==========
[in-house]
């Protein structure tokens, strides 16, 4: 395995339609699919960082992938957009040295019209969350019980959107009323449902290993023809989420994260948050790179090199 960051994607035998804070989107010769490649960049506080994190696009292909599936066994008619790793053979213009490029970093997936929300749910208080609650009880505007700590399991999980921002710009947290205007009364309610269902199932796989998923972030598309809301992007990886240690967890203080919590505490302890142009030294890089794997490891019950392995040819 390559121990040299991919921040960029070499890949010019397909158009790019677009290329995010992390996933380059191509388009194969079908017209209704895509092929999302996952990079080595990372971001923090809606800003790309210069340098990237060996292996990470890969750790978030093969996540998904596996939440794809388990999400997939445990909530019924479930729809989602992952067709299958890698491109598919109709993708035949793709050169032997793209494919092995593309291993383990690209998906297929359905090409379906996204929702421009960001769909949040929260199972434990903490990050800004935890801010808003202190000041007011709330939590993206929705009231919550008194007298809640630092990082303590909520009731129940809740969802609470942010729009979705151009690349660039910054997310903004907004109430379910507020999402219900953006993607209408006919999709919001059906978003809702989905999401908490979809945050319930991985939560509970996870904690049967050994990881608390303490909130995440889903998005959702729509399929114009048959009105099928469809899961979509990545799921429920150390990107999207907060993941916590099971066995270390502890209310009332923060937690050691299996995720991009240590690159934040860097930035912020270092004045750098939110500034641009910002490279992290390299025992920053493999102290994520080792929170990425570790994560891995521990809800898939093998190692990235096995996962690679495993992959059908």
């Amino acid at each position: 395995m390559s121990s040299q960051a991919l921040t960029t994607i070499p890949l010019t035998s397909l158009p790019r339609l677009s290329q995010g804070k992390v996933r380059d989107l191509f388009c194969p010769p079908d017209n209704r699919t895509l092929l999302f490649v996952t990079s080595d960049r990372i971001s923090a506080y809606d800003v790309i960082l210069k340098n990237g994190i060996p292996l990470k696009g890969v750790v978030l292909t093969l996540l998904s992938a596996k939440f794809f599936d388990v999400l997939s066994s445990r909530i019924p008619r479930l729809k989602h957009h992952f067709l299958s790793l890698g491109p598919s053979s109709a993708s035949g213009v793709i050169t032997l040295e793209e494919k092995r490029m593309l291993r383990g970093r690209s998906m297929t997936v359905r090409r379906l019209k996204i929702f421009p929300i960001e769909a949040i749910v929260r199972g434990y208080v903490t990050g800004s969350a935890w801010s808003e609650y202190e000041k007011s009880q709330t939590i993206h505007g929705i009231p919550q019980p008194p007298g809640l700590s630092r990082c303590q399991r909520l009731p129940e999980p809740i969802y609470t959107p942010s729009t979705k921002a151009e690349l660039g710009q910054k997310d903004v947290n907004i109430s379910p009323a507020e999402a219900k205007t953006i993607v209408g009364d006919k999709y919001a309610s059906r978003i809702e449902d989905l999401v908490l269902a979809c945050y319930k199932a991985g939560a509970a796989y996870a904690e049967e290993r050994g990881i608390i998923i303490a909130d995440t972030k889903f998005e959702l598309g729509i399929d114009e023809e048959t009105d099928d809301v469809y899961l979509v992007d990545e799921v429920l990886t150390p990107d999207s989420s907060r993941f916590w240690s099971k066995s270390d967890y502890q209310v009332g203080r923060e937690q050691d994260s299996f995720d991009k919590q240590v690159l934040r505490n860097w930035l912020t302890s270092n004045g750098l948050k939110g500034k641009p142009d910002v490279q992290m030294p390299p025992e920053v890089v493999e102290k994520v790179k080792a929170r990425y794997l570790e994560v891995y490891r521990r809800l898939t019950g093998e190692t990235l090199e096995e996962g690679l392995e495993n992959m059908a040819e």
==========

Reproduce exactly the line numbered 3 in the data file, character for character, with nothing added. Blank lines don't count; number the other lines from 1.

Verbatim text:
């Amino acid at each position: 395995m390559s121990s040299q960051a991919l921040t960029t994607i070499p890949l010019t035998s397909l158009p790019r339609l677009s290329q995010g804070k992390v996933r380059d989107l191509f388009c194969p010769p079908d017209n209704r699919t895509l092929l999302f490649v996952t990079s080595d960049r990372i971001s923090a506080y809606d800003v790309i960082l210069k340098n990237g994190i060996p292996l990470k696009g890969v750790v978030l292909t093969l996540l998904s992938a596996k939440f794809f599936d388990v999400l997939s066994s445990r909530i019924p008619r479930l729809k989602h957009h992952f067709l299958s790793l890698g491109p598919s053979s109709a993708s035949g213009v793709i050169t032997l040295e793209e494919k092995r490029m593309l291993r383990g970093r690209s998906m297929t997936v359905r090409r379906l019209k996204i929702f421009p929300i960001e769909a949040i749910v929260r199972g434990y208080v903490t990050g800004s969350a935890w801010s808003e609650y202190e000041k007011s009880q709330t939590i993206h505007g929705i009231p919550q019980p008194p007298g809640l700590s630092r990082c303590q399991r909520l009731p129940e999980p809740i969802y609470t959107p942010s729009t979705k921002a151009e690349l660039g710009q910054k997310d903004v947290n907004i109430s379910p009323a507020e999402a219900k205007t953006i993607v209408g009364d006919k999709y919001a309610s059906r978003i809702e449902d989905l999401v908490l269902a979809c945050y319930k199932a991985g939560a509970a796989y996870a904690e049967e290993r050994g990881i608390i998923i303490a909130d995440t972030k889903f998005e959702l598309g729509i399929d114009e023809e048959t009105d099928d809301v469809y899961l979509v992007d990545e799921v429920l990886t150390p990107d999207s989420s907060r993941f916590w240690s099971k066995s270390d967890y502890q209310v009332g203080r923060e937690q050691d994260s299996f995720d991009k919590q240590v690159l934040r505490n860097w930035l912020t302890s270092n004045g750098l948050k939110g500034k641009p142009d910002v490279q992290m030294p390299p025992e920053v890089v493999e102290k994520v790179k080792a929170r990425y794997l570790e994560v891995y490891r521990r809800l898939t019950g093998e190692t990235l090199e096995e996962g690679l392995e495993n992959m059908a040819e």